Sometimes you are using 1 space for indentation, sometimes you are using 2, sometimes 4, sometimes none. Sometimes you are using whitespace around operators, sometimes you don't, sometimes you are using whitespace on one side of the operator, but not the other. Sometimes, you use space after a comma, sometimes you don't. Sometimes, you have a trailing comma after the last element of an array, sometimes you don't. Sometimes you are using whitespace before the parameter list, sometimes you don't.

You should choose one style and stick with it. If you are editing some existing code, you should adapt your style to be the same as the existing code. If you are part of a team, you should adapt your style to match the rest of the team.

Most communities have developed standardized community style guides. In Ruby, there are multiple such style guides. They all agree on the basics (e.g. indentation is 2 spaces), but they might disagree on more specific points (single quotes or double quotes).

In general, if you use two different ways to write the exact same thing, the reader will think that you want to convey a message with that. So, you should only use two different ways of writing the same thing IFF you actually want to convey some extra information.

For example, some people always use parentheses for defining and calling purely functional side-effect free methods, and never use parentheses for defining and calling impure methods. That is a good reason to use two different styles (parentheses and no parentheses) for doing the same thing (defining methods).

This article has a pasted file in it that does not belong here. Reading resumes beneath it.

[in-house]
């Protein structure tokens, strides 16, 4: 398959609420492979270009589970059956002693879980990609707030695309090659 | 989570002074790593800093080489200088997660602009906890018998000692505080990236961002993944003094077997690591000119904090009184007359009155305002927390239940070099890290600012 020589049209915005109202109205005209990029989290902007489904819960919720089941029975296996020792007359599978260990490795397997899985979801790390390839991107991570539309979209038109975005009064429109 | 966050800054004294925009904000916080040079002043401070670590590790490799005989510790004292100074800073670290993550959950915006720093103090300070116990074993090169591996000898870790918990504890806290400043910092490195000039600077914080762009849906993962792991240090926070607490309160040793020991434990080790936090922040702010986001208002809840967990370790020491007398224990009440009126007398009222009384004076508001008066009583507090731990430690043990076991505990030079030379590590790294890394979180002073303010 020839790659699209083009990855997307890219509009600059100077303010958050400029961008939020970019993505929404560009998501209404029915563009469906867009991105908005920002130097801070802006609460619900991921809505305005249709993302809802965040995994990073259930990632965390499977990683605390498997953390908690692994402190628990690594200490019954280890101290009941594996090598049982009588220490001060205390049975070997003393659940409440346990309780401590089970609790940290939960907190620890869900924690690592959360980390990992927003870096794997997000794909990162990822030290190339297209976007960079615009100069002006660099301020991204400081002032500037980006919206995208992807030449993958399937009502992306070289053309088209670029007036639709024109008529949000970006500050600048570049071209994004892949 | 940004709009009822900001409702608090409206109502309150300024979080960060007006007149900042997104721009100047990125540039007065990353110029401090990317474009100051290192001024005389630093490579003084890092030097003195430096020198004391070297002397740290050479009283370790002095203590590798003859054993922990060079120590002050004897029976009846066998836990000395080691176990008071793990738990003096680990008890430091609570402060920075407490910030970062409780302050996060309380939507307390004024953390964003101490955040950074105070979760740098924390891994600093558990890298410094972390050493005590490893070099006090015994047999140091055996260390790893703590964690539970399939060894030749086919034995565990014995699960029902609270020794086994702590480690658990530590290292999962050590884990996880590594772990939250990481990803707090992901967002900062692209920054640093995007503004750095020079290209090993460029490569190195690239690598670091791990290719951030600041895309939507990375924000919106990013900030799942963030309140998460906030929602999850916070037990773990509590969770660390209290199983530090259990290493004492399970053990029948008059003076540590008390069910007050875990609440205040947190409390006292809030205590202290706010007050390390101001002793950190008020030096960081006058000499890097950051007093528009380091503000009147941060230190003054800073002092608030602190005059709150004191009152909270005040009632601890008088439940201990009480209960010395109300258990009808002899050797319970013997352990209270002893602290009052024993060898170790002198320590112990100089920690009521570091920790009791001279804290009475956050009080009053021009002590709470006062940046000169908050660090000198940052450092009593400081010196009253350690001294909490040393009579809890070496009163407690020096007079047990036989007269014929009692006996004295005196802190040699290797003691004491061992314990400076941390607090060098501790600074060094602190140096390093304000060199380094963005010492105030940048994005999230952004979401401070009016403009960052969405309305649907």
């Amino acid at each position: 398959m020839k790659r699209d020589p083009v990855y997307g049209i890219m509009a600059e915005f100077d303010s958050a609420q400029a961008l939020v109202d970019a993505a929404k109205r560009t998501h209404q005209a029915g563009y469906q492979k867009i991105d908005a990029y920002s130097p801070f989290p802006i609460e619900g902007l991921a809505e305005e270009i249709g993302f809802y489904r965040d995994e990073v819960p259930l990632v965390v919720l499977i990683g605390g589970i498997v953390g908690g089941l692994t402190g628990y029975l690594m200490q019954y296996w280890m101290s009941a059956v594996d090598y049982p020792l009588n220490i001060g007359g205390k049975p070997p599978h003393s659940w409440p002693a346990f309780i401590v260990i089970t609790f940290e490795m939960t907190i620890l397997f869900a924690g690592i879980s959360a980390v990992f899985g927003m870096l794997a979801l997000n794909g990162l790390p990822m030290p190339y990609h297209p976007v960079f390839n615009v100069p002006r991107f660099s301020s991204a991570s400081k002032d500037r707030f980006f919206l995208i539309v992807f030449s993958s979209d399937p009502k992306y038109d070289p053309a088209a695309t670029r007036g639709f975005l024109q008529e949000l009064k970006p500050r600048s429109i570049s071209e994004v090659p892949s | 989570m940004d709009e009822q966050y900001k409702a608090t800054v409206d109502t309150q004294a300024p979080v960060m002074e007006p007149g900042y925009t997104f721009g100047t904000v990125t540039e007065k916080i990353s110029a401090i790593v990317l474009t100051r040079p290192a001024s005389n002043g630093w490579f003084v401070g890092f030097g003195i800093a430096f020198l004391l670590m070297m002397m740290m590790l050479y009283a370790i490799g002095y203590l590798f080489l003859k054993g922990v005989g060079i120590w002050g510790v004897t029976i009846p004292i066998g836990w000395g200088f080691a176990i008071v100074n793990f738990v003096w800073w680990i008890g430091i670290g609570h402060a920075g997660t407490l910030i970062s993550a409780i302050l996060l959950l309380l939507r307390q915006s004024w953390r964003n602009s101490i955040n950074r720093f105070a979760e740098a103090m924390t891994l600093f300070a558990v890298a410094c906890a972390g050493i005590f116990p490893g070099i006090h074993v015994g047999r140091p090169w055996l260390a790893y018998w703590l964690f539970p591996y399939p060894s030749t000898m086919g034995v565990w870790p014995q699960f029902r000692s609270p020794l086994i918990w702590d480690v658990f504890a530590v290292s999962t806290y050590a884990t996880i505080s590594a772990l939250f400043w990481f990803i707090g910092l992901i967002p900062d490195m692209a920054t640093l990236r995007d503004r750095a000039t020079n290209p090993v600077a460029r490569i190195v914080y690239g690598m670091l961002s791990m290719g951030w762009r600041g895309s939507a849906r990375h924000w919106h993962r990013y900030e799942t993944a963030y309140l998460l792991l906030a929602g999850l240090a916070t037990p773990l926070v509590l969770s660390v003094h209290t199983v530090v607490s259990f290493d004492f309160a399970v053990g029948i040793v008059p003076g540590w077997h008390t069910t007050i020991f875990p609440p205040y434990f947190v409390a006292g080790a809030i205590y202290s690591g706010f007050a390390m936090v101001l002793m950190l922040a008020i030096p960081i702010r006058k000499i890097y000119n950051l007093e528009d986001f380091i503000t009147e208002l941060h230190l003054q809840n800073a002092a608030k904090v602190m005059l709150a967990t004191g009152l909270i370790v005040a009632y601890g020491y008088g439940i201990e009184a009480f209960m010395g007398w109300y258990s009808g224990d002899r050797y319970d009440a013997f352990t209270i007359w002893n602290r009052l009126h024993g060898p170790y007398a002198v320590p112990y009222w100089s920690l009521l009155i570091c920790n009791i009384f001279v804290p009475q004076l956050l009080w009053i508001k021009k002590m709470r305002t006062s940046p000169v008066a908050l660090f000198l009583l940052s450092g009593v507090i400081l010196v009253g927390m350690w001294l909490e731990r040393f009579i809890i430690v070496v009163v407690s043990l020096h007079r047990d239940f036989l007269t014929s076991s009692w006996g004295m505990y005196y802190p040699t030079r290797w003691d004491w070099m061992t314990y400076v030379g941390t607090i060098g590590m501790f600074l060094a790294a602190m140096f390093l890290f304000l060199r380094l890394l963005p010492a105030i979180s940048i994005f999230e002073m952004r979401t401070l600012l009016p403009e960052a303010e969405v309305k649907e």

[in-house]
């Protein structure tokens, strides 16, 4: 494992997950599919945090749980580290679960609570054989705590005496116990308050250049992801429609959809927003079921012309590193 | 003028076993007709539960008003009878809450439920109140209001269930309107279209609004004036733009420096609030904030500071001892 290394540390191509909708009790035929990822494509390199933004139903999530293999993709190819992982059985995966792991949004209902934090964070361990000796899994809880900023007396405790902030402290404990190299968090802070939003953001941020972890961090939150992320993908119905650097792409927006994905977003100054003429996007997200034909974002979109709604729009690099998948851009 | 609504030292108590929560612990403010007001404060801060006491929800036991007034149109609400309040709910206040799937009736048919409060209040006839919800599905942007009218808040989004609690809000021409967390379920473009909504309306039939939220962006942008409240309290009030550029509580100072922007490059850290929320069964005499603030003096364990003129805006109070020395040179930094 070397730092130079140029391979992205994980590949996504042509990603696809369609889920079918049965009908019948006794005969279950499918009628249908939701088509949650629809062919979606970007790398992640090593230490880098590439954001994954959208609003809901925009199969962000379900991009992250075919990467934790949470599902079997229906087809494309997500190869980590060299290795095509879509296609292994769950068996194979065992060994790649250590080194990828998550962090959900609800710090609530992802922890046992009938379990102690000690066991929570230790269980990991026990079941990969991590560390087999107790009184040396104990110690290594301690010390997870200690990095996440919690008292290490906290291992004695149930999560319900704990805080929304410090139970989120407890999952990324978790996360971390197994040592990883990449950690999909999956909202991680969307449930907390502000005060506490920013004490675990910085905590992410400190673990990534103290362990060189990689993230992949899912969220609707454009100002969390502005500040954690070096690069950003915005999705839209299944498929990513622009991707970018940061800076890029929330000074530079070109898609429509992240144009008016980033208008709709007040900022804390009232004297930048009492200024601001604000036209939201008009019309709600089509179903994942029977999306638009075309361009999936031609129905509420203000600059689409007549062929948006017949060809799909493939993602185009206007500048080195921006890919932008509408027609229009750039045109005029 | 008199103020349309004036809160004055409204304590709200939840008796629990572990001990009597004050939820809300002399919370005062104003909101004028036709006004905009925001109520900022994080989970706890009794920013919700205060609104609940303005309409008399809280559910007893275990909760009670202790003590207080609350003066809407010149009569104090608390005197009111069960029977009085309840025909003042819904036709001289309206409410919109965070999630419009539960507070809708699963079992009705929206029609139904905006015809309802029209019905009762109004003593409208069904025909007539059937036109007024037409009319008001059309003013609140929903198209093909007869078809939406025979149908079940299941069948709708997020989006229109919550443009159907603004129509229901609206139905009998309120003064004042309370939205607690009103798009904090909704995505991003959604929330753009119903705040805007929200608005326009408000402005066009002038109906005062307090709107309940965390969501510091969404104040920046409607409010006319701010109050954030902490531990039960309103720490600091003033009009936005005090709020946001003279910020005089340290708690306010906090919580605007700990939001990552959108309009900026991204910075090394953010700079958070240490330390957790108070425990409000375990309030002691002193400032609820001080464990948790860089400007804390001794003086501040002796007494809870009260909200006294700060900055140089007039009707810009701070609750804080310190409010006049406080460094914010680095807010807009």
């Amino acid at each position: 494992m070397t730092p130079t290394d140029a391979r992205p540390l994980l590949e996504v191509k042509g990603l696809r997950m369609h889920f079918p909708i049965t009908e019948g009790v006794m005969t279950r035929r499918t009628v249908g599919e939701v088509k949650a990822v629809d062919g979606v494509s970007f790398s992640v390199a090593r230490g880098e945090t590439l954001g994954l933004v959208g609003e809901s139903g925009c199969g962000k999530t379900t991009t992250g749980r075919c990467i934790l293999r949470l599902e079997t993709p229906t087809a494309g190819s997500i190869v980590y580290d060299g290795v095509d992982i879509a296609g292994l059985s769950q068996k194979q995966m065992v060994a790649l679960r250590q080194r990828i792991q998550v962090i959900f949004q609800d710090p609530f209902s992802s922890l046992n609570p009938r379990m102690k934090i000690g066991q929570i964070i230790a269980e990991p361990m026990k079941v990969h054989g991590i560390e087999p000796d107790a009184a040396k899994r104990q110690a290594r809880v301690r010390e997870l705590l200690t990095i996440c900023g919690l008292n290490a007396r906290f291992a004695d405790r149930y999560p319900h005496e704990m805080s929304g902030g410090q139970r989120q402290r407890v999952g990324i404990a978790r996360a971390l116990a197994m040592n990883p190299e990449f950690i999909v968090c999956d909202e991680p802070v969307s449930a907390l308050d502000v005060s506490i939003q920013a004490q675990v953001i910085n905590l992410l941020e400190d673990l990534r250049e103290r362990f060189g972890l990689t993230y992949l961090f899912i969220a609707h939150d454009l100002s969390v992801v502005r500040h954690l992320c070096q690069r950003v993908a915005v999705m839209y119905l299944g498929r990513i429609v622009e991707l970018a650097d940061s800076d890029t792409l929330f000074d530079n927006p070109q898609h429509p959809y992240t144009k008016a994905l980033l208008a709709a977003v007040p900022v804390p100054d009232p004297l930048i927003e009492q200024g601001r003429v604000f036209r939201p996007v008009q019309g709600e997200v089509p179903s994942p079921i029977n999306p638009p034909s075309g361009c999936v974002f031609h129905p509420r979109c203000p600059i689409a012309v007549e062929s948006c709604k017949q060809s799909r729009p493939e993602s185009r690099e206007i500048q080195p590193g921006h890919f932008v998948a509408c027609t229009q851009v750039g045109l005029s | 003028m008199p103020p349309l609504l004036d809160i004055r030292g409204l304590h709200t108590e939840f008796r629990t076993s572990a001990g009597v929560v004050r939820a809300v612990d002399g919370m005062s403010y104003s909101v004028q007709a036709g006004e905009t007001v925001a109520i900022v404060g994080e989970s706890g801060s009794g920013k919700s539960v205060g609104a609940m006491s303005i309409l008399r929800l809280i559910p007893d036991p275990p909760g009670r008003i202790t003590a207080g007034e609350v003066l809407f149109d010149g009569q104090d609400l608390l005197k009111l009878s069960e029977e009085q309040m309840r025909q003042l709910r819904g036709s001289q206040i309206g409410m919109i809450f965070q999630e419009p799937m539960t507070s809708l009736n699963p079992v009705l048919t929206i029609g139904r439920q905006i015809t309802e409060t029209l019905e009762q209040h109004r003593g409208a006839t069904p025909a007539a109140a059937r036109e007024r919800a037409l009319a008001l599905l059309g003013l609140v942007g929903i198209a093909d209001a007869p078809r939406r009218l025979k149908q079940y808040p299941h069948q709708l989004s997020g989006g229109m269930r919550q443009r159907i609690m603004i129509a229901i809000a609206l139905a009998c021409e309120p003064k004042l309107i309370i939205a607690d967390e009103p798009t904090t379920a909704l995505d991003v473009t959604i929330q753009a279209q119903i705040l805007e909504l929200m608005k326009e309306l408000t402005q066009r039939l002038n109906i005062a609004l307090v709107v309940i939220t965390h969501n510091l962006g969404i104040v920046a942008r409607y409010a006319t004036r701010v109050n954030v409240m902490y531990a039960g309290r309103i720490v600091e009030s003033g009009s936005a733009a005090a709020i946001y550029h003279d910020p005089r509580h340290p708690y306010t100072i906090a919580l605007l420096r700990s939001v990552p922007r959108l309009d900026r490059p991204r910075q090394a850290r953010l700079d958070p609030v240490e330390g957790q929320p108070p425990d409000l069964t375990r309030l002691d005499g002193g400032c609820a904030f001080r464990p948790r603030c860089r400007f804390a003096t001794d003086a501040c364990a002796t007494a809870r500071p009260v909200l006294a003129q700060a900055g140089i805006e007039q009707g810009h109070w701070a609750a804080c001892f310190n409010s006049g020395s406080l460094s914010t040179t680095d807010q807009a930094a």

# Indentation

The standard indentation style in Ruby is two spaces. You mostly use 2 spaces, but there are some places where you use 1, 4, or none. Stick with two.

# Whitespace around operators

There should be 1 space either side of an operator.

# Space after comma

There should be 1 space after a comma. You sometimes use 1 space, sometimes no space.

# Trailing comma

In general, it is un-idiomatic in Ruby to have a trailing comma at the end of an array literal.

The argument for having trailing commas is basically that if you have one element per line and you always have trailing commas, then adding or removing one element will only add or remove that one line and thus lead to cleaner commits, smaller diffs, and easier merges. Personally, I do not buy into this argument.

# Frozen string literals

Immutable data structures and purely functional code are always preferred, unless mutability and side-effects are required for clarity or performance. In Ruby, strings are always mutable, but there is a magic comment you can add to your files (also available as a command-line option for the Ruby engine), which will automatically make all literal strings immutable:

# frozen_string_literal: true


It is generally preferred to add this comment to all your files.

# Object#freeze

Object#freeze is a method that allows you to freeze an object. A frozen object will no longer allow itself to be modified. It is good practice in general to freeze objects that you don't intend to modify, both as a signal to the reader that this object will not be modified, and as a safety net, in case you ever accidentally try to modify it regardless.

We already made all but one of our strings frozen, so let's do that with the arrays as well:

WINNING_COMBOS = [
[0, 1, 2],
[3, 4, 5],
[6, 7, 8],
[0, 3, 6],
[1, 4, 7],
[2, 5, 8],
[0, 4, 8],
[6, 4, 2]
].freeze


Numbers are immutable anyway, no need to freeze them.

# Numeric predicates

@turn.odd?


@turn % 2 != 0


and the same for Integer#even?

# No space before parameter list

In a method definition, there should be no whitespace between the method name and the parameter list, e.g. this:

def game_board_display (board)


should be

def game_board_display(board)